By Michael Tetreault, Editor
OCT 1, 2014 – Priscilla in Ohio is searching for a more affordable, accessible healthcare option and tells Concierge Medicine Today “Not often does one have the opportunity to have this kind of doctor that you feel is affordable and a real part of your life.”
She’s not alone either. It’s open enrollment time, the autumn period when many people with employer-based health insurance re-up for another year of health insurance.
While most news reports are focused on the problems with healthcare.gov and the online health marketplaces launched in October 2013, a growing number of people have found another option.
4 Key Things You Need To Know Before Open Enrollment
“I’m a self-pay patient,” said Eric in Millersport, OH. “Apparently, the modern health care business model no longer knows what to do with people like me. I’m a person, not a set of billing codes. I shouldn’t have to deal with 4 separate bills from one trip to the Doctor. I shouldn’t have to jump through hoops to find out what my lab work is going to cost just so that I can pay for it on the same day I get the work done. My medical care should be between me and my doctor. I see no reason why there need to be a half dozen corporate bureaucrats involved. I think you get the drift.”
Initially such “highly cost medicine” came at a very high price, ranging upwards of $5,000 to $10,000 per patient per year. Today, over 62% of the fees touted by direct-pay or concierge medicine doctors cost patients less than $135 per month, according to Concierge Medicine Today’s research arm, The Collective.
Call it “boutique care” or “direct primary care”, but it’s best known as concierge care. Generally, patients pay a monthly fee like a gym membership. And what do they get? A physical, and 24/7 access to their doctor.
Starting in October 2014, CMT reports that this will kick-off the most significant month in the industry’s growth, a Tipping Point. Most people sign-up in January through March of each year as well as in January of each year for concierge medicine membership programs, reports CMT. Now offered by over 12,000 physicians across the U.S. and growing, finding a physician in your local area will be important.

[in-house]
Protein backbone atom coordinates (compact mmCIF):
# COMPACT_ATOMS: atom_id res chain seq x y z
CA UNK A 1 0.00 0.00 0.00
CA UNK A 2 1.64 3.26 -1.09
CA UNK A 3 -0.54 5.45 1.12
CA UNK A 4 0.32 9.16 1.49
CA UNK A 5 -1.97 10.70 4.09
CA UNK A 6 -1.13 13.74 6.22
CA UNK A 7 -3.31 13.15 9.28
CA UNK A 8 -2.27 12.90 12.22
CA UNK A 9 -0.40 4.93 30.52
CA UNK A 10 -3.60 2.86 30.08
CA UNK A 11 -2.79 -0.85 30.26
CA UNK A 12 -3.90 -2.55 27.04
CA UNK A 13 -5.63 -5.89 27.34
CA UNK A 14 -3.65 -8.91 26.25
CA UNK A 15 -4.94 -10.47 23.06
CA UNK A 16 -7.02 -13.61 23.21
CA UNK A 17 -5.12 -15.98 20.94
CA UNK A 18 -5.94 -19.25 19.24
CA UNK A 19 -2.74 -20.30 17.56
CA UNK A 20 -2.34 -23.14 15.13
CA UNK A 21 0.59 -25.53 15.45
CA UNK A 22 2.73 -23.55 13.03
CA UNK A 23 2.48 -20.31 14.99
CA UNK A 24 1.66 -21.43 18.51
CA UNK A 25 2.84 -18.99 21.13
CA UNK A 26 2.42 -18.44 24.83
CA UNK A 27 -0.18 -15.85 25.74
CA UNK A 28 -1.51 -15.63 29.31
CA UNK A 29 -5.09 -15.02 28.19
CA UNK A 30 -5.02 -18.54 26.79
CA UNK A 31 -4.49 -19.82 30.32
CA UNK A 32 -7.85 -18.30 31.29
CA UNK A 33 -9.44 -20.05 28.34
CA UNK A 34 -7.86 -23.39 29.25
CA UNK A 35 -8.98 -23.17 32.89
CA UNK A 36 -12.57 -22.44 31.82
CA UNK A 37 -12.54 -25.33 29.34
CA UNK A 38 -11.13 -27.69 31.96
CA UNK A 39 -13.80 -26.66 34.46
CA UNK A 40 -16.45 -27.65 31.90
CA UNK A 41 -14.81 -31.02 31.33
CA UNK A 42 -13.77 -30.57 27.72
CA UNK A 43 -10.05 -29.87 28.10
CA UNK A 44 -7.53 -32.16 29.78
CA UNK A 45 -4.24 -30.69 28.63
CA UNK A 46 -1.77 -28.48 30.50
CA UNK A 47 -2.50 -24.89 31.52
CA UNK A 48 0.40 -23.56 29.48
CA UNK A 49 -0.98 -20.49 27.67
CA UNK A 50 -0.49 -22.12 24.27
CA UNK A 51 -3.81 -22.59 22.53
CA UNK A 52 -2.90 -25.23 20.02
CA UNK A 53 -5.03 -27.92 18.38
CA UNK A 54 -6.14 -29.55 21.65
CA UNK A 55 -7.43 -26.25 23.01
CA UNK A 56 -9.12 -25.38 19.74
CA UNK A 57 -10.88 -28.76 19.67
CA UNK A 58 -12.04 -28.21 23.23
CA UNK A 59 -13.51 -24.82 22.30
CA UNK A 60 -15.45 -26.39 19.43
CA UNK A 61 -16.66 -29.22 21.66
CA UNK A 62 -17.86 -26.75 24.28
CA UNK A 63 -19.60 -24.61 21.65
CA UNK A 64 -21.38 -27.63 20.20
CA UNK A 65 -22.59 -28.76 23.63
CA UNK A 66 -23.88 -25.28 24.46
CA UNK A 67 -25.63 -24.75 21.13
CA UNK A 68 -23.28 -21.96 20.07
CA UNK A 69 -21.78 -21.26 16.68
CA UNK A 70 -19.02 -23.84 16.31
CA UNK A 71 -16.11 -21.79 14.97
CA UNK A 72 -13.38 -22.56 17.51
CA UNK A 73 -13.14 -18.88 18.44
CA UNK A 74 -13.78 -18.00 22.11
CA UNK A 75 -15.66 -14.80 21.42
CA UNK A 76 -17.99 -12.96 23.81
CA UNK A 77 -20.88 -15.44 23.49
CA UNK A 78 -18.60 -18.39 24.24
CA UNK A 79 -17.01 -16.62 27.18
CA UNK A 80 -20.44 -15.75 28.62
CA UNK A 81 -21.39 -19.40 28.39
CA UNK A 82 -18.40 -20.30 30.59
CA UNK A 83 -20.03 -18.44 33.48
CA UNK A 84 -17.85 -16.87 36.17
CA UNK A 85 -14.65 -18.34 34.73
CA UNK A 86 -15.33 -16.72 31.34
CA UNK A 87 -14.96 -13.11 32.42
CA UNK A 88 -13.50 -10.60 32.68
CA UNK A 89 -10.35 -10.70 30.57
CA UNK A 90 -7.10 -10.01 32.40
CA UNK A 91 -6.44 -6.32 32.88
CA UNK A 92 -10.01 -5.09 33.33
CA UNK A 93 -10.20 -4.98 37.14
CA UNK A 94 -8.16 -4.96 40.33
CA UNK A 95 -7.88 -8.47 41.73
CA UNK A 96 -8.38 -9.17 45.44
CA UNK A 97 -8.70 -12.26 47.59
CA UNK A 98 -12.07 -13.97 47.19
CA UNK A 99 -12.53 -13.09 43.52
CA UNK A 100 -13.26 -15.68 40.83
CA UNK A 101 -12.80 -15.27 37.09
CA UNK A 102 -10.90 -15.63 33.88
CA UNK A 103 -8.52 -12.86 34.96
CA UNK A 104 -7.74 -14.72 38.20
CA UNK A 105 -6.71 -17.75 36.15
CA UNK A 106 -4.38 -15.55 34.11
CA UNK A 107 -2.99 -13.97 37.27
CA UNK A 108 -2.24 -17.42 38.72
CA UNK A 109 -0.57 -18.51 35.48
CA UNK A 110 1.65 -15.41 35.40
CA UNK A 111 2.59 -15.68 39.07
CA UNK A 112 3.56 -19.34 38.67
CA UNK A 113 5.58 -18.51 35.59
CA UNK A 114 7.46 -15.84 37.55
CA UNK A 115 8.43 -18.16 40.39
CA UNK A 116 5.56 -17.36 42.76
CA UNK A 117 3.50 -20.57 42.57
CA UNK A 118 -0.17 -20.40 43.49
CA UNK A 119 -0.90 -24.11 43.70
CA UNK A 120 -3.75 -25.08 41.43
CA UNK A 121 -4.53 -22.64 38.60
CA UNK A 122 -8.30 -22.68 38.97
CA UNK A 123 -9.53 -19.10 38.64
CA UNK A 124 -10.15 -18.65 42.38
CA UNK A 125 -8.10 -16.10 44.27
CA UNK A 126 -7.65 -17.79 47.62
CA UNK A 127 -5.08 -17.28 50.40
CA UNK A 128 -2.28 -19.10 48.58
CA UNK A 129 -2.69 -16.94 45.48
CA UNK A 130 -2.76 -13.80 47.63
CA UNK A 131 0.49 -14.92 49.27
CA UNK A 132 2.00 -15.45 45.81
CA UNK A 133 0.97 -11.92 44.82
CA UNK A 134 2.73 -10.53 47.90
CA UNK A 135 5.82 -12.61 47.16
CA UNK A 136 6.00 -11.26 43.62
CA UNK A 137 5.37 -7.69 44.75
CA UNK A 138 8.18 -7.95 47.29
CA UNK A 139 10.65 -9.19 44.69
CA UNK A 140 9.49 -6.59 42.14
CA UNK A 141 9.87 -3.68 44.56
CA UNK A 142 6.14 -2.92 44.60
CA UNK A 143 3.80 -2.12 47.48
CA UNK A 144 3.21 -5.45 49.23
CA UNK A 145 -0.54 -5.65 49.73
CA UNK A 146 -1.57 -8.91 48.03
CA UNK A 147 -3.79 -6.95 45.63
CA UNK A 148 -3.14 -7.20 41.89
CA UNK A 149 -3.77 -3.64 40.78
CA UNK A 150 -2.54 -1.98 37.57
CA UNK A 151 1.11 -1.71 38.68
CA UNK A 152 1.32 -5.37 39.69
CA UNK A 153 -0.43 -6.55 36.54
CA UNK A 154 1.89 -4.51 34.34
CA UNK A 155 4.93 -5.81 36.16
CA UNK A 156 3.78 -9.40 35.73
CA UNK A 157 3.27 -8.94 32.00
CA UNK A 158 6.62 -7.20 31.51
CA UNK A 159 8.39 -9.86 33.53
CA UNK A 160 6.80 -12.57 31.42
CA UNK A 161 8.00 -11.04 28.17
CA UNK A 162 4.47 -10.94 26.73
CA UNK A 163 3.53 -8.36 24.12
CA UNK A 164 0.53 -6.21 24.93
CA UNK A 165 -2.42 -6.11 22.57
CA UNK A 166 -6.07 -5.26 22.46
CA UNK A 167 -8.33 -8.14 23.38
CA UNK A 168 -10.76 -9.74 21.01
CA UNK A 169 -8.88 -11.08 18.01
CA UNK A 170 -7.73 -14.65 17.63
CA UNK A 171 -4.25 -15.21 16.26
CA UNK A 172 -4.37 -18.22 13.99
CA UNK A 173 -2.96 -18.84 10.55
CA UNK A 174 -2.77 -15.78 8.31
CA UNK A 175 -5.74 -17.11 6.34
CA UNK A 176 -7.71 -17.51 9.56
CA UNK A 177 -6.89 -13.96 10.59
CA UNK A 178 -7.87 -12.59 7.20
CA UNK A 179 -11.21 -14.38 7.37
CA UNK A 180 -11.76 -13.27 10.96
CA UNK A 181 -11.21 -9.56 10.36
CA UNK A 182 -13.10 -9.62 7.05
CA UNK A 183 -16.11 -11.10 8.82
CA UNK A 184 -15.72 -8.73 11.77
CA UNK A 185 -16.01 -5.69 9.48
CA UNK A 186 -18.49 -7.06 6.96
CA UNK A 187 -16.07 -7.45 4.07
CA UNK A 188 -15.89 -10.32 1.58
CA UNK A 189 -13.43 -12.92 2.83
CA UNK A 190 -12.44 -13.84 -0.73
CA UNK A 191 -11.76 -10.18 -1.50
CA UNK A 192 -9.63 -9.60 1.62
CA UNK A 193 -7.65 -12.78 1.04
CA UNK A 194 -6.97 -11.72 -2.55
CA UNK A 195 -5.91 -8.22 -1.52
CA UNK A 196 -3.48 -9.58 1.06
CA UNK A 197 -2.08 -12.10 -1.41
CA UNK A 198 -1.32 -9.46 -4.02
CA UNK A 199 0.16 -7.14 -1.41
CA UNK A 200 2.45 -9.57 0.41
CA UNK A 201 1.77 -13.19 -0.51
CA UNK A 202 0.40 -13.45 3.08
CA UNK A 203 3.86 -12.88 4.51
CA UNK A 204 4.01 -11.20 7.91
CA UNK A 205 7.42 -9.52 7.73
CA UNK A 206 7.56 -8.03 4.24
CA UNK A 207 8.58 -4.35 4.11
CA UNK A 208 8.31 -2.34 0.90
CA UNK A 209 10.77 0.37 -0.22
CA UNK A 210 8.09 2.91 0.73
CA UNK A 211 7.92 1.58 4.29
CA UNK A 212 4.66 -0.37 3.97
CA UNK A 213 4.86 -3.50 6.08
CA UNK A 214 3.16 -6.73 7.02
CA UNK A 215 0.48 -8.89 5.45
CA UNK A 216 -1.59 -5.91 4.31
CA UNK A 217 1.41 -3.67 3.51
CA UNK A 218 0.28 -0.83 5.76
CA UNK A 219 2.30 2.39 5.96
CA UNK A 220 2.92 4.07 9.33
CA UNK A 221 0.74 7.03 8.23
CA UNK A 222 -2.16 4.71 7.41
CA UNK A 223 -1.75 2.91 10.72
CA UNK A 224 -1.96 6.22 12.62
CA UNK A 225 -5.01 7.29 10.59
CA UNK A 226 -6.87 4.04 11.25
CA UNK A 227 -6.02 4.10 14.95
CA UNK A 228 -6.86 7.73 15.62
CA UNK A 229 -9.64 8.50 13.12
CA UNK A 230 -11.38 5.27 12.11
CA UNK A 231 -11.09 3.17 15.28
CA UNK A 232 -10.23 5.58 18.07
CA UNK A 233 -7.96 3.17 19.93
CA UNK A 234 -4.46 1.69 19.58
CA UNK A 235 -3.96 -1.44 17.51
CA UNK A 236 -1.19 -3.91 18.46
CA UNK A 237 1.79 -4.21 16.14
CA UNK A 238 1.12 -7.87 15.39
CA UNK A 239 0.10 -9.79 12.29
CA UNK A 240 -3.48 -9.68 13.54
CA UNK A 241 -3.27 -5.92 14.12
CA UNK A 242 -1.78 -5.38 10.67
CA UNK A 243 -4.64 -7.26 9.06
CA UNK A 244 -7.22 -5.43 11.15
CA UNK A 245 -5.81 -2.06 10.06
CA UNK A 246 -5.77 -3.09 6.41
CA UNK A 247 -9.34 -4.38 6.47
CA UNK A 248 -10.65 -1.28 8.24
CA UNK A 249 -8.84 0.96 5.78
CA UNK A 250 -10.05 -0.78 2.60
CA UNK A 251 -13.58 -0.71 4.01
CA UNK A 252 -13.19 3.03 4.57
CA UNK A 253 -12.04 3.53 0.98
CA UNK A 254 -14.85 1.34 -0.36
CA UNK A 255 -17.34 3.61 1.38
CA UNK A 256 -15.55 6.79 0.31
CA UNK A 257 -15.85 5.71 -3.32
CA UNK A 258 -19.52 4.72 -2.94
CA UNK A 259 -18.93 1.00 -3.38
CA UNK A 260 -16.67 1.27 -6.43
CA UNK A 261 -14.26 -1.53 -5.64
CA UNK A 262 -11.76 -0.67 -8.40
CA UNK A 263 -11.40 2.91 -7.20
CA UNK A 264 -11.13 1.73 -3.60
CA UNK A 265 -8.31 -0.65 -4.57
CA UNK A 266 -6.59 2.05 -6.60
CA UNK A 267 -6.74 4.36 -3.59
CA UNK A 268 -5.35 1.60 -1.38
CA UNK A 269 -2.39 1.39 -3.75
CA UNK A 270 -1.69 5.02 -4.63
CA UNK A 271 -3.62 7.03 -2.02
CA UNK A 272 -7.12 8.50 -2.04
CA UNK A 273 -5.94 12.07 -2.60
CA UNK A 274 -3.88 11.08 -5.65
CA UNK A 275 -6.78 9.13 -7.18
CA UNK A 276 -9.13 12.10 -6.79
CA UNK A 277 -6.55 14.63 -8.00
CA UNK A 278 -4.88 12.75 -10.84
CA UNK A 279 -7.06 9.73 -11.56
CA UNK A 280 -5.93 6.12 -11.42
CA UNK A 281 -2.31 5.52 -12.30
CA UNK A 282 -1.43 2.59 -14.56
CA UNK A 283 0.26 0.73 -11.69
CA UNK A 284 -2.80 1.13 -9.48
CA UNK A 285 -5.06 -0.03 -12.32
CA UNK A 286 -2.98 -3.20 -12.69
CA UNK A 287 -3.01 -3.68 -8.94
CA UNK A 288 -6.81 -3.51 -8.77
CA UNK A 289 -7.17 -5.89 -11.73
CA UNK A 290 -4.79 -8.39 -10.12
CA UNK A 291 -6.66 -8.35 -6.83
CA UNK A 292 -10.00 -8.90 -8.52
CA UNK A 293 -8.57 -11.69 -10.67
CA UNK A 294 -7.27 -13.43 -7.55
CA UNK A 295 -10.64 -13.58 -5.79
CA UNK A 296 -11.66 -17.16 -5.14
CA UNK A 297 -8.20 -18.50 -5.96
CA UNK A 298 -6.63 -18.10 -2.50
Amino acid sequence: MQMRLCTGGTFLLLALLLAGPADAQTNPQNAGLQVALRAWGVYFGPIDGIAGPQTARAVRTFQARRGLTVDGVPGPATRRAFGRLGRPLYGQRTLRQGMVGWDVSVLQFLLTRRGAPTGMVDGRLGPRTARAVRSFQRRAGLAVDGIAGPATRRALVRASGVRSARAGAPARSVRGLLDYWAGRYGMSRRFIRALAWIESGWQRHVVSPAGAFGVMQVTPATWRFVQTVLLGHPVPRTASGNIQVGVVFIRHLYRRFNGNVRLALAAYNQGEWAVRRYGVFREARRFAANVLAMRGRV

What Is Concierge Medicine?
Concierge Medicine is a new form of membership medicine in which doctors provide patients with 24/7 access, a cell phone number to connect directly with their physician, same-day appointments, visits that last as long as it takes to address your needs and varying other amenities. In exchange for this enhanced access and personal attention, your concierge doctor will receive a retainer fee (most fees are under $135/mo., Source: The Collective, 2014) which enables them to increase the amount of time they spend with you each year, no matter if you’re calling with the flu or on your way to the hospital because of a serious car accident.
“We are a family of mom, dad, and 10 year old daughter,” says a mother in Marietta, GA. “Dad’s retirement from his job means leaving his insurance plan. We are healthy and looking for affordable Direct-Pay Medical Care or Concierge Care.”